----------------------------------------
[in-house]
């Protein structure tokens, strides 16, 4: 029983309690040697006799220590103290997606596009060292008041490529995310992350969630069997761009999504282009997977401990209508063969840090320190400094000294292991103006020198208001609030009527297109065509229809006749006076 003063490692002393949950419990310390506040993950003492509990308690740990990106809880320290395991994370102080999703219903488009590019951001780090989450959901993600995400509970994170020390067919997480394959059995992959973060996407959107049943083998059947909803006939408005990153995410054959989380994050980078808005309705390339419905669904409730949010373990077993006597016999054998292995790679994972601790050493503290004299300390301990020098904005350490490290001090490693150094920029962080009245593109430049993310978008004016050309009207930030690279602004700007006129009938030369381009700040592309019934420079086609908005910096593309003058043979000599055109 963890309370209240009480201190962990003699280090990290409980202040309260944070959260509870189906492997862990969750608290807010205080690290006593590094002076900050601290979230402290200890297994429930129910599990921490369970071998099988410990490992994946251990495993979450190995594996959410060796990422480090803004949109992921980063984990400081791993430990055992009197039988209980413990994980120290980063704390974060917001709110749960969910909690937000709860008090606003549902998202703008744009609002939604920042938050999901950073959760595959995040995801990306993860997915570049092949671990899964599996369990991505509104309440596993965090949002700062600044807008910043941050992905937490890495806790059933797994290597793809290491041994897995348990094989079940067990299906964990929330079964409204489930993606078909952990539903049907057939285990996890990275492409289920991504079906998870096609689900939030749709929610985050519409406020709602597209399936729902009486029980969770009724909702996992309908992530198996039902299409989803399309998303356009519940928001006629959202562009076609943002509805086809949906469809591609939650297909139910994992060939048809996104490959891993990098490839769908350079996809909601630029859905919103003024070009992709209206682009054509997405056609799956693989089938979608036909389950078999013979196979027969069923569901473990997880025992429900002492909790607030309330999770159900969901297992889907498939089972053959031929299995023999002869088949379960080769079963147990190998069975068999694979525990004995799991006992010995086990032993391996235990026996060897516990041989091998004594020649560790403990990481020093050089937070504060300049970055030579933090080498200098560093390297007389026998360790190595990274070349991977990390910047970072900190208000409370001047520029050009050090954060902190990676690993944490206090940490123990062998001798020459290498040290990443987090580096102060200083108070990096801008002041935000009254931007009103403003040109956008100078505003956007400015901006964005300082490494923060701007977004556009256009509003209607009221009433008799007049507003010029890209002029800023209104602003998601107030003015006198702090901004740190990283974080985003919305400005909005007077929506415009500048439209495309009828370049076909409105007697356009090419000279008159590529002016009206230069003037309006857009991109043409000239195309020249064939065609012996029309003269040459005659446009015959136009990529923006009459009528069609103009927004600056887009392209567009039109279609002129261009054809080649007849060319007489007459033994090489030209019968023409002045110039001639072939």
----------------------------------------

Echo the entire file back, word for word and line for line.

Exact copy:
[in-house]
């Protein structure tokens, strides 16, 4: 029983309690040697006799220590103290997606596009060292008041490529995310992350969630069997761009999504282009997977401990209508063969840090320190400094000294292991103006020198208001609030009527297109065509229809006749006076 003063490692002393949950419990310390506040993950003492509990308690740990990106809880320290395991994370102080999703219903488009590019951001780090989450959901993600995400509970994170020390067919997480394959059995992959973060996407959107049943083998059947909803006939408005990153995410054959989380994050980078808005309705390339419905669904409730949010373990077993006597016999054998292995790679994972601790050493503290004299300390301990020098904005350490490290001090490693150094920029962080009245593109430049993310978008004016050309009207930030690279602004700007006129009938030369381009700040592309019934420079086609908005910096593309003058043979000599055109 963890309370209240009480201190962990003699280090990290409980202040309260944070959260509870189906492997862990969750608290807010205080690290006593590094002076900050601290979230402290200890297994429930129910599990921490369970071998099988410990490992994946251990495993979450190995594996959410060796990422480090803004949109992921980063984990400081791993430990055992009197039988209980413990994980120290980063704390974060917001709110749960969910909690937000709860008090606003549902998202703008744009609002939604920042938050999901950073959760595959995040995801990306993860997915570049092949671990899964599996369990991505509104309440596993965090949002700062600044807008910043941050992905937490890495806790059933797994290597793809290491041994897995348990094989079940067990299906964990929330079964409204489930993606078909952990539903049907057939285990996890990275492409289920991504079906998870096609689900939030749709929610985050519409406020709602597209399936729902009486029980969770009724909702996992309908992530198996039902299409989803399309998303356009519940928001006629959202562009076609943002509805086809949906469809591609939650297909139910994992060939048809996104490959891993990098490839769908350079996809909601630029859905919103003024070009992709209206682009054509997405056609799956693989089938979608036909389950078999013979196979027969069923569901473990997880025992429900002492909790607030309330999770159900969901297992889907498939089972053959031929299995023999002869088949379960080769079963147990190998069975068999694979525990004995799991006992010995086990032993391996235990026996060897516990041989091998004594020649560790403990990481020093050089937070504060300049970055030579933090080498200098560093390297007389026998360790190595990274070349991977990390910047970072900190208000409370001047520029050009050090954060902190990676690993944490206090940490123990062998001798020459290498040290990443987090580096102060200083108070990096801008002041935000009254931007009103403003040109956008100078505003956007400015901006964005300082490494923060701007977004556009256009509003209607009221009433008799007049507003010029890209002029800023209104602003998601107030003015006198702090901004740190990283974080985003919305400005909005007077929506415009500048439209495309009828370049076909409105007697356009090419000279008159590529002016009206230069003037309006857009991109043409000239195309020249064939065609012996029309003269040459005659446009015959136009990529923006009459009528069609103009927004600056887009392209567009039109279609002129261009054809080649007849060319007489007459033994090489030209019968023409002045110039001639072939």